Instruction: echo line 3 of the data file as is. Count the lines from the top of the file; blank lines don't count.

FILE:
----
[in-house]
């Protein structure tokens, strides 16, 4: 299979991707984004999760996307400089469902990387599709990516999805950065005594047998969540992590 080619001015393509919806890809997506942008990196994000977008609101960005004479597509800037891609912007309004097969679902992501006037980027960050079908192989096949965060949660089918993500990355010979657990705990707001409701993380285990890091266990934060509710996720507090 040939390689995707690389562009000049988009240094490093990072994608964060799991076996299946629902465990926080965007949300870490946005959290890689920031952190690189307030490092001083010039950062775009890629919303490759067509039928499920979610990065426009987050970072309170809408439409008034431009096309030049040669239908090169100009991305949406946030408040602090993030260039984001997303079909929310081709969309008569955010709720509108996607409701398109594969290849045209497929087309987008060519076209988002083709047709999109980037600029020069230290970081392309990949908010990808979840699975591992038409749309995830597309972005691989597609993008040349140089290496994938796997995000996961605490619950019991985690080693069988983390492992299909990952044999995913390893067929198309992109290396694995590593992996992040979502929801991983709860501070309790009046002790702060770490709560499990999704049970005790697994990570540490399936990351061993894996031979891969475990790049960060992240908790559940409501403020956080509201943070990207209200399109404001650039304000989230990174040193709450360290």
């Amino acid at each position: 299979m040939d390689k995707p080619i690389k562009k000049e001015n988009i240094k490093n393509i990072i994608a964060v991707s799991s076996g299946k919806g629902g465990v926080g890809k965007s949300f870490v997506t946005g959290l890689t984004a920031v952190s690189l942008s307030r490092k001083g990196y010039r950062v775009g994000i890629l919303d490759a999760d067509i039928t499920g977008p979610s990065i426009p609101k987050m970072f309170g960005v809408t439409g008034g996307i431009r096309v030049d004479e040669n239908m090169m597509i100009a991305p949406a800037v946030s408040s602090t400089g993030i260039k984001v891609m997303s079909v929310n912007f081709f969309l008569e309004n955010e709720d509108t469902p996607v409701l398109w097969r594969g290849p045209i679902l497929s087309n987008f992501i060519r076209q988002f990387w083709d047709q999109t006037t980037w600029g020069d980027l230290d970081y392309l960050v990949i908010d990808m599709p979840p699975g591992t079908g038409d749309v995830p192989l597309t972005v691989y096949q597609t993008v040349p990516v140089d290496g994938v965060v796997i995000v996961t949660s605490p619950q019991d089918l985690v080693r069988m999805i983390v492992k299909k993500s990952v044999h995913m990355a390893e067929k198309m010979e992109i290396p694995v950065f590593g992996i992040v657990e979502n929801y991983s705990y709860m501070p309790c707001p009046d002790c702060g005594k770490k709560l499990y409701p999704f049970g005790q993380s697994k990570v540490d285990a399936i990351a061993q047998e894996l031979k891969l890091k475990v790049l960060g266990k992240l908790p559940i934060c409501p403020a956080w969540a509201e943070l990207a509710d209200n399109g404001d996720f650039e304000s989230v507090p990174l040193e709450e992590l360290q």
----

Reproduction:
């Amino acid at each position: 299979m040939d390689k995707p080619i690389k562009k000049e001015n988009i240094k490093n393509i990072i994608a964060v991707s799991s076996g299946k919806g629902g465990v926080g890809k965007s949300f870490v997506t946005g959290l890689t984004a920031v952190s690189l942008s307030r490092k001083g990196y010039r950062v775009g994000i890629l919303d490759a999760d067509i039928t499920g977008p979610s990065i426009p609101k987050m970072f309170g960005v809408t439409g008034g996307i431009r096309v030049d004479e040669n239908m090169m597509i100009a991305p949406a800037v946030s408040s602090t400089g993030i260039k984001v891609m997303s079909v929310n912007f081709f969309l008569e309004n955010e709720d509108t469902p996607v409701l398109w097969r594969g290849p045209i679902l497929s087309n987008f992501i060519r076209q988002f990387w083709d047709q999109t006037t980037w600029g020069d980027l230290d970081y392309l960050v990949i908010d990808m599709p979840p699975g591992t079908g038409d749309v995830p192989l597309t972005v691989y096949q597609t993008v040349p990516v140089d290496g994938v965060v796997i995000v996961t949660s605490p619950q019991d089918l985690v080693r069988m999805i983390v492992k299909k993500s990952v044999h995913m990355a390893e067929k198309m010979e992109i290396p694995v950065f590593g992996i992040v657990e979502n929801y991983s705990y709860m501070p309790c707001p009046d002790c702060g005594k770490k709560l499990y409701p999704f049970g005790q993380s697994k990570v540490d285990a399936i990351a061993q047998e894996l031979k891969l890091k475990v790049l960060g266990k992240l908790p559940i934060c409501p403020a956080w969540a509201e943070l990207a509710d209200n399109g404001d996720f650039e304000s989230v507090p990174l040193e709450e992590l360290q």